Secondly, coaching is a technique used with individuals who are wanting to obtain a greater level of differentiation within the family. It is a way to instruct and support a family member learning to stand on their own two feet. It is designed with the family in mind, but usually performed on one client at a time. For example, when we visit our parents it often brings out the child in us. Clients are encouraged to take a step back and see the situation through adult eyes. The use of process questions, such as ‘Why is it threatening when your partner has a different opinion to you?’, ‘How could you respond next time your partner has a different opinion of you?’. These types of questions help the client be a separate individual, whilst still staying connected to the family.

Thirdly, family systems theory advocates that the past influences the present. The multigenerational lens is an exercise where the therapist uses a series of questions to stimulate discussion about the ways in which previous generations continue to influence current decision-making and beliefs. The therapist might help an individual or family see how a previous generation’s views on religion, finances, child rearing, or many other issues continues to influence the current family system.

A fourth technique is detriangling, which is central to Bowenian therapy. Communication is essential in relationships, therefore the addition of an extra voice in a relationship may only confuse the message being sent. Often, family members will unintentionally collaborate, leaving a third person isolated and resentful. The therapist looks to identify triangles where they exist and assist family members deconstruct them.

Brown (2008), discusses another technique that is designed to increase client’s ability to gain objectivity about relationship patterns by using displacement stories. The therapist tells stories or parables about families with similar problems to both normalize the family’s struggle and to draw out some clues that may help family members to think about what they might do differently the next time tension mounts.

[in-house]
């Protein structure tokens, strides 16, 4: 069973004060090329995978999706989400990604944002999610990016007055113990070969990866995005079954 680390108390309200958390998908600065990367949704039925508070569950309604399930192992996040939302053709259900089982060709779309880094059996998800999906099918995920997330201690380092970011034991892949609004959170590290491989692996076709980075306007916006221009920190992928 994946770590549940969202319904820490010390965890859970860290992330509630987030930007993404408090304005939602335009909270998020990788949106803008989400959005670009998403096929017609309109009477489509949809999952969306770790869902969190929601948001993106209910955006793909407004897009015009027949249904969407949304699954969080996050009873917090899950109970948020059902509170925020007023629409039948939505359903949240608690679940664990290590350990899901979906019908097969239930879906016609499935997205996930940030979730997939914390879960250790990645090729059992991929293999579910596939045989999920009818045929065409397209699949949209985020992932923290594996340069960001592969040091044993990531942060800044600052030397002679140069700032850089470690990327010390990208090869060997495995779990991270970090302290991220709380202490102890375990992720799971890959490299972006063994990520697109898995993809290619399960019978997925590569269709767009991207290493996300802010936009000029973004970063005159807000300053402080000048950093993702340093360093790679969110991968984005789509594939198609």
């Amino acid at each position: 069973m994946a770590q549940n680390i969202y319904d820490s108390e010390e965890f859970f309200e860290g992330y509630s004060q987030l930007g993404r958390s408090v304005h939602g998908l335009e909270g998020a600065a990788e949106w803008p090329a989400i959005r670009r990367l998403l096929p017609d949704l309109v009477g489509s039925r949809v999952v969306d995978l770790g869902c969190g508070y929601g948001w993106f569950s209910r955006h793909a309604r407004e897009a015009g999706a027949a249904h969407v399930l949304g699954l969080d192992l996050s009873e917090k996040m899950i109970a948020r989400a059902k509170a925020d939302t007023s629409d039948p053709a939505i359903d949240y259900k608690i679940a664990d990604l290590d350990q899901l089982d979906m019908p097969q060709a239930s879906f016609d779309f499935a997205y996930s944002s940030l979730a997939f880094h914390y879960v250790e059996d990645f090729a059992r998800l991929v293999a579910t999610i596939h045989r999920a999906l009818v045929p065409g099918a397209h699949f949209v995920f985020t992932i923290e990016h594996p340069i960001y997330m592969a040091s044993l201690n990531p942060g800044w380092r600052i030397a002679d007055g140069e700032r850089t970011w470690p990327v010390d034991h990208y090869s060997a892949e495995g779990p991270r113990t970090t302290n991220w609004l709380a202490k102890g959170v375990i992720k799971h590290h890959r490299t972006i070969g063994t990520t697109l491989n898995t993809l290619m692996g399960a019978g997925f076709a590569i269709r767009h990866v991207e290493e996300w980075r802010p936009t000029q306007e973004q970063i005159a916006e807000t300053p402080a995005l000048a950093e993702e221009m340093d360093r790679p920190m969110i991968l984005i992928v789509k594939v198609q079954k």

As the client talks about how they react to the person they have been trying to change, blame or avoid, the therapist encourages them to speak for themselves as opposed to anxiously responding to the trigger from the other. This is called drawing out the “I” position where the client begins to say what they think and believe and what they will do and will not do.

Gehart (2014) cites David Schnarch as having developed a specific model for couple’s therapy, called The Sexual Crucible Model. He uses Bowen therapy primarily to conceptualize the marriage as a crucible. He uses the metaphor to describe the marriage as a vessel that is used as a transformational process. The marriage helps people to grow, to mature, and to learn to be more differentiated. Schnarch focuses on each person learning to be more differentiated, rather than be demanding of their partner to be what they want them to be and becoming anxious when they fall short of such demands. He directs the client to learn how to manage their own reactivity and to relate in a much more differentiated way to their partner.

Bowen therapy has been looked at and adapted by people who have been concerned with using his concepts. The Women’s Project raised issues of the power dynamics and how therapists were reinforcing many of the stereotypes. They looked at using some of the gender role expectations to illustrate that some of the intergenerational beliefs were unfair and unrealistic. Some women that work with the Bowen concept, and other family approaches look at gender roles in family and addressing questions of equity and diversity across genders (Gehart, 2014).
There are some recommendations also, when working with LGBT clients. Gehart (2014), talks about the therapist paying attention to inter-generational relationships and how they play out in the client’s life. As well as considering a multi-faceted identity in terms of biological sex, gender identity, social sex role, as well as their sexual orientation. And to consider these across generations.

When understanding the concept of differentiation, considerable consideration needs to be given to cultural norms. Individualistic cultures and collective cultures see the world differently. It is very important the therapist assess the values of their client’s cultural background and be mindful as to how differentiation is viewed by the family, thus making sure the goals set are appropriate. Gehart (2014),

“Perhaps the greatest hurdle to Murray Bowen’s theory securing a place in the psychotherapy mainstream is the appeal of quick fix approaches and a return to medicalized individual treatment modes. Bowen believed that progress in lifting one’s differentiation of self beyond the level of the previous generation of parents is both slow and unsubstantial. At the same time he believed that small shifts in a person’s ability to manage themselves in their relationships without giving in to relationship pressure or running away from it would bring much greater adaptive resources to an entire family system.” Jenny Brown Sept 2008. Journal of the Counsellors and Psychotherapists Association of NSW Inc (CAPA) Quarterly Issue 3 pp. 11-17.